MBA student reaches highest level of publication success11 March 2011

UQ MBA graduate Anders Fransson

A paper based on a UQ MBA student’s coursework, which critiques one of the most influential international business papers of the last two decades, will be published in the same premier journal that published the critiqued paper.

The paper is co-authored by MBA graduate Anders Fransson, Professor Lars Håkanson from Copenhagen Business School (who was a visiting professor at UQ at the time) and Anders’ supervisor from the UQ Business School, Professor Peter Liesch.

Professor Liesch said he was so impressed with Mr Fransson’s initial assessment piece that he consulted with Professor Håkanson, who has a long-standing research interest in the field. They discussed the possibility of developing Anders’ ideas further with a view to a formal critique, incorporating some of Håkanson’s earlier theorising.

The outcome is a piece developed by the trio that will be published in the top-tier Journal of International Business Studies (JIBS) later this year. The paper was also presented by Mr Fransson at the recent European International Business Academy Annual Conference in Portugal.

The paper critiques Kogut and Zander’s article “Knowledge of the firm and the evolutionary theory of the multinational corporation”, which won JIBS’ paper of the decade award in 2003 and is one of the publication’s most cited papers.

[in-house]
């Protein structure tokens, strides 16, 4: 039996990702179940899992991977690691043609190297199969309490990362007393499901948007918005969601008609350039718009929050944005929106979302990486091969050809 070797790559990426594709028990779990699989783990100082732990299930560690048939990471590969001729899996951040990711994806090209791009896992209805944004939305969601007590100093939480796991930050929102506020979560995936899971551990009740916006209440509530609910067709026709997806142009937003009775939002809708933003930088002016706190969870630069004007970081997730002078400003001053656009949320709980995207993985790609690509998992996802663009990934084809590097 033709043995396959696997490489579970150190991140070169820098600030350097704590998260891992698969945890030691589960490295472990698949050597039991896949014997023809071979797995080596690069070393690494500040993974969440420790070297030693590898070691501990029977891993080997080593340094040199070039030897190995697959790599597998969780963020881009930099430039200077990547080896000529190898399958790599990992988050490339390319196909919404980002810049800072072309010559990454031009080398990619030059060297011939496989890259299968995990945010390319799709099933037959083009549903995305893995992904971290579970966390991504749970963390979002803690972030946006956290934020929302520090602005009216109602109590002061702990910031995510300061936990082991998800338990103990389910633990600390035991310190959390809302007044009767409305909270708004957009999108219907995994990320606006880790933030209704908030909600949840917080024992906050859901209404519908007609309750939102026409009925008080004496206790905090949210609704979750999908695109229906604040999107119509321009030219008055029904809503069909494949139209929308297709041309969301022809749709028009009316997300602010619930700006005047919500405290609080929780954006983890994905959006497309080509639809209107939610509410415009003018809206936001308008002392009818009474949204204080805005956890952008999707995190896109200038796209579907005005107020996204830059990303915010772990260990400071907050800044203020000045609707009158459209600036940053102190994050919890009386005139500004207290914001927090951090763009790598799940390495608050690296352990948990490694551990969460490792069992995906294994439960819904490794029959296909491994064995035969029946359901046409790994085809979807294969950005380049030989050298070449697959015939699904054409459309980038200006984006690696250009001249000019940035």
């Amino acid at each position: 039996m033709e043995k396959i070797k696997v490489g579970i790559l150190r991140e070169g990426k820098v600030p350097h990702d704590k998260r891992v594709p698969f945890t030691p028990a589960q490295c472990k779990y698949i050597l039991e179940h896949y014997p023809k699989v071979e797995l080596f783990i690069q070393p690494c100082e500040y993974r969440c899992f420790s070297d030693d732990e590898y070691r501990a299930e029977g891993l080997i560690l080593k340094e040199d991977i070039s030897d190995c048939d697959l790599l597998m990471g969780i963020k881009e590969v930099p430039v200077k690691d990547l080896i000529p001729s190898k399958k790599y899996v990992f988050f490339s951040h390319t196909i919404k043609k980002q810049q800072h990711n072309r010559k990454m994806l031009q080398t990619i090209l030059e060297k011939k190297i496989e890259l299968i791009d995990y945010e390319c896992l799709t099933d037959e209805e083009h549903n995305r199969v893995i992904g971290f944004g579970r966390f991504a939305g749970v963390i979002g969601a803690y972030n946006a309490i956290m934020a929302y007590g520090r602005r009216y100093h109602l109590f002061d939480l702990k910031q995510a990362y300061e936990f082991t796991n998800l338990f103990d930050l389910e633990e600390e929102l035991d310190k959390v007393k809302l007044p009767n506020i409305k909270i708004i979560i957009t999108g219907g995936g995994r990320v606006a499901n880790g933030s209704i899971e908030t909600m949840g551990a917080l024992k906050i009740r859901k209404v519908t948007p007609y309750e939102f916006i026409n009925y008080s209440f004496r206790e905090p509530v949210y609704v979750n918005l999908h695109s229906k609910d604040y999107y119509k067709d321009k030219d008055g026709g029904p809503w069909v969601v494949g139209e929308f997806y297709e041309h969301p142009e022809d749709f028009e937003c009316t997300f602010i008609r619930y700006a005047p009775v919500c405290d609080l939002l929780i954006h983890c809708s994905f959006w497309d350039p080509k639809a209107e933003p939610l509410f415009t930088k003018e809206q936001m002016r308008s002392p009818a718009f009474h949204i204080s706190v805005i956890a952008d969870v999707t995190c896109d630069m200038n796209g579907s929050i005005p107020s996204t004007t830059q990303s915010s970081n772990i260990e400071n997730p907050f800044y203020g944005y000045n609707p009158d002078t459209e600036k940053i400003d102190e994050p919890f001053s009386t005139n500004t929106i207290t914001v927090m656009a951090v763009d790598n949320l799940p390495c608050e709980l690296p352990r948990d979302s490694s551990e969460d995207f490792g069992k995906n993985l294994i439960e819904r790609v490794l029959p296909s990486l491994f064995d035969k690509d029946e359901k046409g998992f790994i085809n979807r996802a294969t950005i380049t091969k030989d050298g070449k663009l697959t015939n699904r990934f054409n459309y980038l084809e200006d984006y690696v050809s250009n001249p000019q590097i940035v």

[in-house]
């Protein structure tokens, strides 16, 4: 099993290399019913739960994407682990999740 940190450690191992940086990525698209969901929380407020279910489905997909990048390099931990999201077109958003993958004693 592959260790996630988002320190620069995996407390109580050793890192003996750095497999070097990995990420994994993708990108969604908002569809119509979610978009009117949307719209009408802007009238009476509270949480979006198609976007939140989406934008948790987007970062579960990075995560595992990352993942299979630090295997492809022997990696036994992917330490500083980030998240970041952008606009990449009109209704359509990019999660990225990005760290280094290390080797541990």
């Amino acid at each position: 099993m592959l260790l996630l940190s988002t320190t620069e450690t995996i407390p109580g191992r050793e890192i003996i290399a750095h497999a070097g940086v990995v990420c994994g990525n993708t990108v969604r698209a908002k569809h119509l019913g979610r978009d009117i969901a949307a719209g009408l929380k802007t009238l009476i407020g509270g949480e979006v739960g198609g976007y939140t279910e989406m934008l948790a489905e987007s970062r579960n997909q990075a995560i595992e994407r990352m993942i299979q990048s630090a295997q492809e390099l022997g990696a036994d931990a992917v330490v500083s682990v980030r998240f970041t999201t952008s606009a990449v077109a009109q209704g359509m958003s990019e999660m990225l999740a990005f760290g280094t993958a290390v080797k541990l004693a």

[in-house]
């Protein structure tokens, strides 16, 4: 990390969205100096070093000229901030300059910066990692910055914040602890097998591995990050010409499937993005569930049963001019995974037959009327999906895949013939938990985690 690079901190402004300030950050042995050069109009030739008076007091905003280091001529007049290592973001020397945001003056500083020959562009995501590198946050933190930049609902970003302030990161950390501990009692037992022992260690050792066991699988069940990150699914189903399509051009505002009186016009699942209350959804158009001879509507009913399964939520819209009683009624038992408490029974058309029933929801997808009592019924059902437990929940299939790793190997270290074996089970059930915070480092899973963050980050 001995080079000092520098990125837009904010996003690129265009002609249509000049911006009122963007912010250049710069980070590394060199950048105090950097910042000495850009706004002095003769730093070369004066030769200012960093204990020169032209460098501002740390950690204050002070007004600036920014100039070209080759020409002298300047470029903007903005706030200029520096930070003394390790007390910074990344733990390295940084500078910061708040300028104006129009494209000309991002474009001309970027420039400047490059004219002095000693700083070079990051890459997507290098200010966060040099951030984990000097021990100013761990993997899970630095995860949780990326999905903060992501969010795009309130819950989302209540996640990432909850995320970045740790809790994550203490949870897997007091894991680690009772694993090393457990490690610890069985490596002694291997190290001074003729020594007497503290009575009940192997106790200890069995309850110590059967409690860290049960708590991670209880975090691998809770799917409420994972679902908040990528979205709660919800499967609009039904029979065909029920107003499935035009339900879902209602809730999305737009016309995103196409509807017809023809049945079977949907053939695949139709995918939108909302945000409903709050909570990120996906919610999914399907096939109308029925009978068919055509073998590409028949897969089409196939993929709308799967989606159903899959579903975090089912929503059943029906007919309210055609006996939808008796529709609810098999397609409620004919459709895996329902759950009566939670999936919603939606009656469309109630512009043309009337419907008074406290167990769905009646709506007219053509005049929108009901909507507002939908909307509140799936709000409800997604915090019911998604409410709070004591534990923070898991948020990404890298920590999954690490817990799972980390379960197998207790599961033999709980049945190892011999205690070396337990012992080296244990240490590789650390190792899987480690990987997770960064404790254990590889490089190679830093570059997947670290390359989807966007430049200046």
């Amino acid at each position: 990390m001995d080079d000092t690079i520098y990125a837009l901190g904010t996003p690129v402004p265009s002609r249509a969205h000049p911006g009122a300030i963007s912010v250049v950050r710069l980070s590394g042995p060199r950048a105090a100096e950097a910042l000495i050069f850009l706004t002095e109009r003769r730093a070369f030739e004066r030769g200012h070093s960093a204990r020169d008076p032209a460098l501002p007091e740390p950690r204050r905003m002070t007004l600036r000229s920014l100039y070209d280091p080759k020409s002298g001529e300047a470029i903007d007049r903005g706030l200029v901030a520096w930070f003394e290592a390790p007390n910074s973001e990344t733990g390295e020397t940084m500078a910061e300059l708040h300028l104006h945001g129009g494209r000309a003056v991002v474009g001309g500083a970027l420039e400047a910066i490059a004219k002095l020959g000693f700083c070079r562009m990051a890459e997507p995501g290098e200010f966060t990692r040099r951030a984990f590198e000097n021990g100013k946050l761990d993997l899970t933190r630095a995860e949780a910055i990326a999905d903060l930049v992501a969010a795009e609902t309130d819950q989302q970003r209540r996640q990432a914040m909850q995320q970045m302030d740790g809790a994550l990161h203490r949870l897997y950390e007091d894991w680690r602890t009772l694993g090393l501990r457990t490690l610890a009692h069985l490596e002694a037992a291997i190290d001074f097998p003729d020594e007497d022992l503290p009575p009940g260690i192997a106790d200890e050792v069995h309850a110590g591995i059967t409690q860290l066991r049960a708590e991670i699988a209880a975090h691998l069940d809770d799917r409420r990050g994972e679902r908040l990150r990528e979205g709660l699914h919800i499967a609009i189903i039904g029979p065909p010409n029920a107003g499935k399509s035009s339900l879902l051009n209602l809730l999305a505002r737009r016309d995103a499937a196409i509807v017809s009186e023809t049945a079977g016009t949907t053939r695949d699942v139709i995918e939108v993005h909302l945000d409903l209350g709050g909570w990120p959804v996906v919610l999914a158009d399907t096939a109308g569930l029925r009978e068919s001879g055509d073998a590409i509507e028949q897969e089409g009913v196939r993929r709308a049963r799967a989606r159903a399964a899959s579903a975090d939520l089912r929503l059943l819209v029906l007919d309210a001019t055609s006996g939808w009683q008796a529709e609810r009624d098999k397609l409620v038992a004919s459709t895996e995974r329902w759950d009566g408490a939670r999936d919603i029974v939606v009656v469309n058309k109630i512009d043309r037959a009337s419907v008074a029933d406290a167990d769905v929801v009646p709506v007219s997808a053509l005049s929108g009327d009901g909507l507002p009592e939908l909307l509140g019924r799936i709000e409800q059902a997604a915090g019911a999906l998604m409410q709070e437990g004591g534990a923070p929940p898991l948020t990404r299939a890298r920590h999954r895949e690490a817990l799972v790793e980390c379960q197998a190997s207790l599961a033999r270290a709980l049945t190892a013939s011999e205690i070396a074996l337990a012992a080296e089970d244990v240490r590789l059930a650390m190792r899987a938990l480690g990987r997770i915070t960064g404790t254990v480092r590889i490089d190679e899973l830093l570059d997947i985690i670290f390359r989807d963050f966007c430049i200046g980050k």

Mr Fransson said the critique raised several issues with the article, which proposed that multinational corporations (MNCs) existed because their characteristics as social communities made them more efficient at in-house knowledge transfers than at transferring knowledge to third parties. 

“The flaw in their argument is that they ignore the fact that you can have non-hierarchical knowledge-based social communities across firms, even without firms,” Mr Fransson, who worked in corporate law for 18 years prior to enrolling in his MBA, said.

“These knowledge-based communities may be as efficient at transferring knowledge as firms are.

“For example, I can sit at a table with lawyers from around the world and we can be very efficient at transferring knowledge, even though we are not a firm – why?

“Well, using the concepts in the original paper, we’re a social community with shared identities, compatible language, compatible cognitive maps, etc. and this makes us good at sharing knowledge, particularly about what we do.

“So why would an MNC necessarily grow across borders because of knowledge-transfer efficiencies if those efficiencies might be achievable through other, non-hierarchical, governance structures?”

Another issue the authors have with the paper is the argument that opportunism can be ignored when examining why MNCs exist.

Mr Fransson said it was important to challenge the notions in the celebrated Kogut and Zander paper.

“These ideas tend to filter out into practical advice for managers – big decisions are sometimes made based on these theories,” he said.

“When MNC management is deliberating whether to expand through foreign direct investment or through a strategic alliance or some other value-chain arrangement, it might erroneously decide that the firm should grow through foreign direct investment because of these supposedly superior knowledge-transfer efficiencies, without giving due weight to alternative knowledge-based structures.”

Fransson, A.R., Håkanson, L. and Liesch, P.W., “The underdetermined knowledge-based theory of the MNC”, Journal of International Business Studies is available online at: www.palgrave-journals.com/jibs/journal/vaop/ncurrent/index.html.

 

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